Not medical health advice: Bitcoiner implants Lightning nick to create BTC payments by hands

The Lightning Network is constantly on the shock the Bitcoin (BTC) community. A swiss IT Professional known as F418 (not his real name) surgically implanted a Lightning-enabled nick into his right hands to create Lightning Network (LN) payments.

An X-Ray picture of the nick implanted into F418’s hands. Source: Youtube

Talking to Cointelegraph, F418 stated he attempted body modification and LN payments just for fun. He doesn’t suggest that Bitcoin enthusiasts go ahead and take layer-2 payments network, the LN, to their own hands because he did. “The me is simply to show that it’s possible and you may do things like that.” He added that many people carry cards, it’s just his hands has got the wow factor:

“It’s funny if you’re carrying out a presentation when i sometimes do presentations about payments and speak with people who will work in banks, plus they make “Big Eyes” when they observe that [my hands]. Its not necessary to achieve the implant.”

Cointelegraph first met with F418 in the home country of Europe in the LN-friendly Plan B Lugano Conference. His tries to pay unsuccessful because the first implant F418 used was “Defective.” Undeterred, F418 visited your personal doctor to surgically take away the implant prior to trying again.

The 2nd attempt been successful. The nick sits nicely in the right hands and may now make LN payments–without grabbing a Secure Card or perhaps a smartphone. But will it hurt, Cointelegraph requested. “I don’t feel anything–even after i visit the gym,” he responded.

F418 taps his hands on the rear of his phone to cover two beers and a few crisps. Source: Youtube

Nevertheless, F418 raises certain risks towards the procedure. While the operation is medically safe, “The only trouble with the implants is you can not make sure they are really safe. It’s different security because the secure card–you are only able to do LNURL withdraw it isn’t safe.” 

Plus, if one makes an error throughout the implantation process, it’s not recommended to accept nick interior and exterior your body. It might do harm or infection, F418 described, so it is best to have it the best the very first time.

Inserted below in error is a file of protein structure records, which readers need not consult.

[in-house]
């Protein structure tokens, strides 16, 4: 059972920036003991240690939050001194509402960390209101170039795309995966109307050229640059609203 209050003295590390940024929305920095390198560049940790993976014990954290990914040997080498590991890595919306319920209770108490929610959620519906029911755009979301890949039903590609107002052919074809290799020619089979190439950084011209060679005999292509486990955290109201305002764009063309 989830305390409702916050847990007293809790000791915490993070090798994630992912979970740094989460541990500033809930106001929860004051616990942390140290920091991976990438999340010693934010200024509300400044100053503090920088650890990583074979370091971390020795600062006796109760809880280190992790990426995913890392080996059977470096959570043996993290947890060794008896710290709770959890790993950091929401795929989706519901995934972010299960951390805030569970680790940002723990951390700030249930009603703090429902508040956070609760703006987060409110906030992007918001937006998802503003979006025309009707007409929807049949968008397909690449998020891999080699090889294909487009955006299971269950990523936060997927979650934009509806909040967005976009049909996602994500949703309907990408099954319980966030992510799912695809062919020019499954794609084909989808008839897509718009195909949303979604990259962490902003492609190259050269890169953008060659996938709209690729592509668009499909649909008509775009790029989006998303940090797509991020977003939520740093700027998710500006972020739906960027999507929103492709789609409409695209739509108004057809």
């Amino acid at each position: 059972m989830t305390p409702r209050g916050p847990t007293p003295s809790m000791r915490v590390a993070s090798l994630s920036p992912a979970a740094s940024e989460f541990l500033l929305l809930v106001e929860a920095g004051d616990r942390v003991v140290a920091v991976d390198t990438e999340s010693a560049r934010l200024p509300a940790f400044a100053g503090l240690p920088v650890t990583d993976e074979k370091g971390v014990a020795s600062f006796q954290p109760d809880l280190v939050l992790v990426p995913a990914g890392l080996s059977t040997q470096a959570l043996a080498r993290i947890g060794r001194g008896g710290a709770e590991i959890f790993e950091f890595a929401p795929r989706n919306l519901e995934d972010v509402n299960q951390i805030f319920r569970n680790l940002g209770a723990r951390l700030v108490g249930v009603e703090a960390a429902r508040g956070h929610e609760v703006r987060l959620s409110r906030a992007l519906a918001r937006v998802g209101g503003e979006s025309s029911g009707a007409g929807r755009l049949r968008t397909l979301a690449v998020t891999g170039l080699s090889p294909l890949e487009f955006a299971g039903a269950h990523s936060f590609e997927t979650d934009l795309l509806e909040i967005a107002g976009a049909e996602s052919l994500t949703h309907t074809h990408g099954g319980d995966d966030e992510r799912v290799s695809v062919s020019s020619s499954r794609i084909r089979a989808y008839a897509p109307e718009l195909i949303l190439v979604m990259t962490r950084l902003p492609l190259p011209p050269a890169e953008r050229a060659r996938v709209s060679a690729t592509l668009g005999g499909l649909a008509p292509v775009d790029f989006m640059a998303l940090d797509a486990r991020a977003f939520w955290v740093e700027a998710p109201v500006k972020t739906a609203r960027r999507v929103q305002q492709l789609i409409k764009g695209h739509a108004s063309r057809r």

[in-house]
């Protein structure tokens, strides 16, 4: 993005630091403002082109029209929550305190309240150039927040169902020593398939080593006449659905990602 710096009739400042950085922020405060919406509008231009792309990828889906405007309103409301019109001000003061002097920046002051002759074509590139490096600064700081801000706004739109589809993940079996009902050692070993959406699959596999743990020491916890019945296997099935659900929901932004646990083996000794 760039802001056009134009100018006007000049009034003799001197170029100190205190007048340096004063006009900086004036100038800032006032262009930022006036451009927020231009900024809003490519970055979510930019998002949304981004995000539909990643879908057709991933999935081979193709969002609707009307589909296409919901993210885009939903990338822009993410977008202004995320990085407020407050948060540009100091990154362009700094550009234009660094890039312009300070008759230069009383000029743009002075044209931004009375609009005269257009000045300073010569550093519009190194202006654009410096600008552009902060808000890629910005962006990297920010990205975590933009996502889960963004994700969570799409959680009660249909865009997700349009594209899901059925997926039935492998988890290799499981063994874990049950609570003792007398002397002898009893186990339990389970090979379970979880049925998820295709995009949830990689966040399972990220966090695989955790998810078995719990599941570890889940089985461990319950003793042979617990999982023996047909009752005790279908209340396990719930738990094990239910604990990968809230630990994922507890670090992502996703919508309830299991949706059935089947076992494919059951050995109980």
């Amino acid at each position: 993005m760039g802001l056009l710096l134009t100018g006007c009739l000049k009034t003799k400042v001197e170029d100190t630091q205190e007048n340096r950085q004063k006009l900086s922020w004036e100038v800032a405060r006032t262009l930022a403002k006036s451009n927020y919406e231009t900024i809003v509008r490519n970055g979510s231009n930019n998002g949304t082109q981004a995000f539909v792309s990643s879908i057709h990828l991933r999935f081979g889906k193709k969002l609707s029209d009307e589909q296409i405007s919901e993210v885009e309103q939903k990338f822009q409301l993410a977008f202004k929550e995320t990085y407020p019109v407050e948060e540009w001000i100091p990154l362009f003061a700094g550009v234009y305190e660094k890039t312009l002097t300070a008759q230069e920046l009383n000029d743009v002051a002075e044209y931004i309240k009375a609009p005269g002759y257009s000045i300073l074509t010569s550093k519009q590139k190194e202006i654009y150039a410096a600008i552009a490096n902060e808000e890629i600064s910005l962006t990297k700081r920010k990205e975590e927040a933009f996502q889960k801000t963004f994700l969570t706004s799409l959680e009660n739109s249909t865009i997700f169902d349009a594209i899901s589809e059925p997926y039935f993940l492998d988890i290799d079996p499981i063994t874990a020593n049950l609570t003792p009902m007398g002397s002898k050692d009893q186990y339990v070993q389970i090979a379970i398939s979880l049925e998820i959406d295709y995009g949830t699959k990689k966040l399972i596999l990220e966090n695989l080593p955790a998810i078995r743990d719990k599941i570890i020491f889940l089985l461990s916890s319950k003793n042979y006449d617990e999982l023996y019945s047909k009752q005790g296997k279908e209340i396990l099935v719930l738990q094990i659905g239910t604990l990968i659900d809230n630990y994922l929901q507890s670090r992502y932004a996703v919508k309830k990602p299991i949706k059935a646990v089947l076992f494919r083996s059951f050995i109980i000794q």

Briefly, the NFC nick works identically implanted in F418’s hands enables him to create LN payments without resorting to an actual device, like a smartphone or card. He is able to simply hold his hands near a compatible NFC readers to initiate a repayment. It’s perhaps probably the most convenient Bitcoin payment, permitting fast and simple transactions without resorting to any extra equipment.

NFC, or Near Field Communication technology use cases have bubbled in the Bitcoin world. Indeed, NFC payments within the LN have surged in recognition since the development of the Secure Card, first trialed over lunch around the Isle of individual, and today obtainable in ‘Bitcoin Country,’ Also known as El Salvador.

F148 shows the small elevated insert from the nick to Cointelegraph throughout a call. Source: Google Meet

It’s straightforward to setup an NFC card, sticker or perhaps a sock to get results for payments (see below Twitter video). However, it’s important to note that F418’s NFC implant right into a human may be the first available. F418 makes the whole process open-source and accessible–including health warnings–on GitHub. He’s known as the procedure “Lightning Paw.”

The LN is another-layer payment protocol that operates on the top from the Bitcoin blockchain. It enables for near-instant and near-free transactions by enabling users to create multiple payments without getting to wait for a transactions to become confirmed around the blockchain. Essentially, the LN results in a network of payment channels between users, letting them transact directly without resorting to each transaction to become documented on the blockchain.

Related: Subway accepts Bitcoin, so users could possibly get a sandwich around the Lightning Network

For F418, he is constantly on the tinker with Bitcoin and, more and more the Lightning Network. IT professional and extreme sports enthusiast during the day, he’s a Bitcoin hobbyist “who loves to try stupid stuff” by night. He joins a large number of Bitcoin hobbyists all over the world who still develop Bitcoin regardless of the brutal bear market. Speaking at home in Europe, he told Cointelegraph:

“If you possess an open network where everybody can perform innovative things it’ll always have the benefit of a shut system that only a few people could work onto it.”

Just don’t do this in your own home, anon.

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